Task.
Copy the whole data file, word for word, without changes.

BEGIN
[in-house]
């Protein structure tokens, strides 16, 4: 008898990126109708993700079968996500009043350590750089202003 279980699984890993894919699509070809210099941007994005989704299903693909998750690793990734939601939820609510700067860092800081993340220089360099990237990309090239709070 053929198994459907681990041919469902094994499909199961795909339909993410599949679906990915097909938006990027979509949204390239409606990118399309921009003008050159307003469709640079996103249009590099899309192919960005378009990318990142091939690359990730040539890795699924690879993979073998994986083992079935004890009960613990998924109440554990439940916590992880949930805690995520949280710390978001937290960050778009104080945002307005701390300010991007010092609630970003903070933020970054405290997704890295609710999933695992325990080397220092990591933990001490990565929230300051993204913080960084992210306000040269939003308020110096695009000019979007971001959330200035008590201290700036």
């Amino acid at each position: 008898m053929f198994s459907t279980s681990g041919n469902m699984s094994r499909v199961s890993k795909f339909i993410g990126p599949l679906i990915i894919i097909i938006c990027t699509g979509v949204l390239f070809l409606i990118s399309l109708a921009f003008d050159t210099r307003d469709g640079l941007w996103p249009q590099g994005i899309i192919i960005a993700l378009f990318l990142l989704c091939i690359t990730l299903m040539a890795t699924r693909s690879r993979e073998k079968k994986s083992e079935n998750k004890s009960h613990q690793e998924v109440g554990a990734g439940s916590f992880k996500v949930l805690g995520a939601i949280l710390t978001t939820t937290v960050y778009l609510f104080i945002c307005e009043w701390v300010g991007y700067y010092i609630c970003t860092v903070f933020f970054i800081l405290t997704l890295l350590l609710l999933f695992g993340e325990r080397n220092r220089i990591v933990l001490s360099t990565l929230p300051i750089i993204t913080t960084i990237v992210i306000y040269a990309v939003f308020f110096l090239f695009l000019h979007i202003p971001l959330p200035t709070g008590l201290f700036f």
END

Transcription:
[in-house]
């Protein structure tokens, strides 16, 4: 008898990126109708993700079968996500009043350590750089202003 279980699984890993894919699509070809210099941007994005989704299903693909998750690793990734939601939820609510700067860092800081993340220089360099990237990309090239709070 053929198994459907681990041919469902094994499909199961795909339909993410599949679906990915097909938006990027979509949204390239409606990118399309921009003008050159307003469709640079996103249009590099899309192919960005378009990318990142091939690359990730040539890795699924690879993979073998994986083992079935004890009960613990998924109440554990439940916590992880949930805690995520949280710390978001937290960050778009104080945002307005701390300010991007010092609630970003903070933020970054405290997704890295609710999933695992325990080397220092990591933990001490990565929230300051993204913080960084992210306000040269939003308020110096695009000019979007971001959330200035008590201290700036």
């Amino acid at each position: 008898m053929f198994s459907t279980s681990g041919n469902m699984s094994r499909v199961s890993k795909f339909i993410g990126p599949l679906i990915i894919i097909i938006c990027t699509g979509v949204l390239f070809l409606i990118s399309l109708a921009f003008d050159t210099r307003d469709g640079l941007w996103p249009q590099g994005i899309i192919i960005a993700l378009f990318l990142l989704c091939i690359t990730l299903m040539a890795t699924r693909s690879r993979e073998k079968k994986s083992e079935n998750k004890s009960h613990q690793e998924v109440g554990a990734g439940s916590f992880k996500v949930l805690g995520a939601i949280l710390t978001t939820t937290v960050y778009l609510f104080i945002c307005e009043w701390v300010g991007y700067y010092i609630c970003t860092v903070f933020f970054i800081l405290t997704l890295l350590l609710l999933f695992g993340e325990r080397n220092r220089i990591v933990l001490s360099t990565l929230p300051i750089i993204t913080t960084i990237v992210i306000y040269a990309v939003f308020f110096l090239f695009l000019h979007i202003p971001l959330p200035t709070g008590l201290f700036f």